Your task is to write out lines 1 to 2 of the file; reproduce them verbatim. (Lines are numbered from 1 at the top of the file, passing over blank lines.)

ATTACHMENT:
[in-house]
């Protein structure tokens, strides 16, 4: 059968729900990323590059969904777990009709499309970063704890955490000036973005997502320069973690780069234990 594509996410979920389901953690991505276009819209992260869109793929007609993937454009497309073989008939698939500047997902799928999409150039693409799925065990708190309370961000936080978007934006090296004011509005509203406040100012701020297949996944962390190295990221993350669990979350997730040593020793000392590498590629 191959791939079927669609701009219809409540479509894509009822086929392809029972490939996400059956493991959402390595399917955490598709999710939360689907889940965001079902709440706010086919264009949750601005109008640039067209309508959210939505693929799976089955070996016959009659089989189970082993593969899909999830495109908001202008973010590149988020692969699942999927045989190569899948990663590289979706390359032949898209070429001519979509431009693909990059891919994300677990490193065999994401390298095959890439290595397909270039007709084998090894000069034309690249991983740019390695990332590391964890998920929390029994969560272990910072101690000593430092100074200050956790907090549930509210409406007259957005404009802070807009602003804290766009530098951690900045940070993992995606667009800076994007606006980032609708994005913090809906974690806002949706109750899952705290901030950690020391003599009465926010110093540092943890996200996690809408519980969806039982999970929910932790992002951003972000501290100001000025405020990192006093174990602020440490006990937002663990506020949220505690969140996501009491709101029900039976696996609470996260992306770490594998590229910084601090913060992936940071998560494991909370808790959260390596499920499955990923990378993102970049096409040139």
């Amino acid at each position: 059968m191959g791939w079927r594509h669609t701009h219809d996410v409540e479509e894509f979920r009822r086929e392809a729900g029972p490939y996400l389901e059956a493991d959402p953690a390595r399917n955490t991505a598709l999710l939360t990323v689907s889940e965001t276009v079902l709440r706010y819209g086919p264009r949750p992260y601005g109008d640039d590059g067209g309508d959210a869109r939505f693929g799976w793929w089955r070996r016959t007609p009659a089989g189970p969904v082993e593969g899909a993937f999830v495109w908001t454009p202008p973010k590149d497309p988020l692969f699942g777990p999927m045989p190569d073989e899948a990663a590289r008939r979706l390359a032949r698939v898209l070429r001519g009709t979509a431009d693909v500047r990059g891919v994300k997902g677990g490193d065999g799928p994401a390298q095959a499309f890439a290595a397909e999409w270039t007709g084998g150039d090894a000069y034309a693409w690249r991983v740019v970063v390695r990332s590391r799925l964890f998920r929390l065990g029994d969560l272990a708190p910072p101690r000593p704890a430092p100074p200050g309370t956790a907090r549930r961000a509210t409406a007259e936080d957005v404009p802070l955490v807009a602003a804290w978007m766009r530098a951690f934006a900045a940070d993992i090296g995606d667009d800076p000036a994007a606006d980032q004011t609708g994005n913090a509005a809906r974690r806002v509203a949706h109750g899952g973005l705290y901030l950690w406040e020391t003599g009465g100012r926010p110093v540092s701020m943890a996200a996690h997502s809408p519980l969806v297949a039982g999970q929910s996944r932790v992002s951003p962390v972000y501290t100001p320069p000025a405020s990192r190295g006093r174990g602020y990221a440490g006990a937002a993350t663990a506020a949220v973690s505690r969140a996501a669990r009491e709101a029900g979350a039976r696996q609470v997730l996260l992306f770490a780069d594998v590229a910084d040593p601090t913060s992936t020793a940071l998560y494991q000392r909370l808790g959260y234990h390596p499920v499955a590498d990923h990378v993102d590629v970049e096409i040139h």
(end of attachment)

[in-house]
């Protein structure tokens, strides 16, 4: 059968729900990323590059969904777990009709499309970063704890955490000036973005997502320069973690780069234990 594509996410979920389901953690991505276009819209992260869109793929007609993937454009497309073989008939698939500047997902799928999409150039693409799925065990708190309370961000936080978007934006090296004011509005509203406040100012701020297949996944962390190295990221993350669990979350997730040593020793000392590498590629 191959791939079927669609701009219809409540479509894509009822086929392809029972490939996400059956493991959402390595399917955490598709999710939360689907889940965001079902709440706010086919264009949750601005109008640039067209309508959210939505693929799976089955070996016959009659089989189970082993593969899909999830495109908001202008973010590149988020692969699942999927045989190569899948990663590289979706390359032949898209070429001519979509431009693909990059891919994300677990490193065999994401390298095959890439290595397909270039007709084998090894000069034309690249991983740019390695990332590391964890998920929390029994969560272990910072101690000593430092100074200050956790907090549930509210409406007259957005404009802070807009602003804290766009530098951690900045940070993992995606667009800076994007606006980032609708994005913090809906974690806002949706109750899952705290901030950690020391003599009465926010110093540092943890996200996690809408519980969806039982999970929910932790992002951003972000501290100001000025405020990192006093174990602020440490006990937002663990506020949220505690969140996501009491709101029900039976696996609470996260992306770490594998590229910084601090913060992936940071998560494991909370808790959260390596499920499955990923990378993102970049096409040139």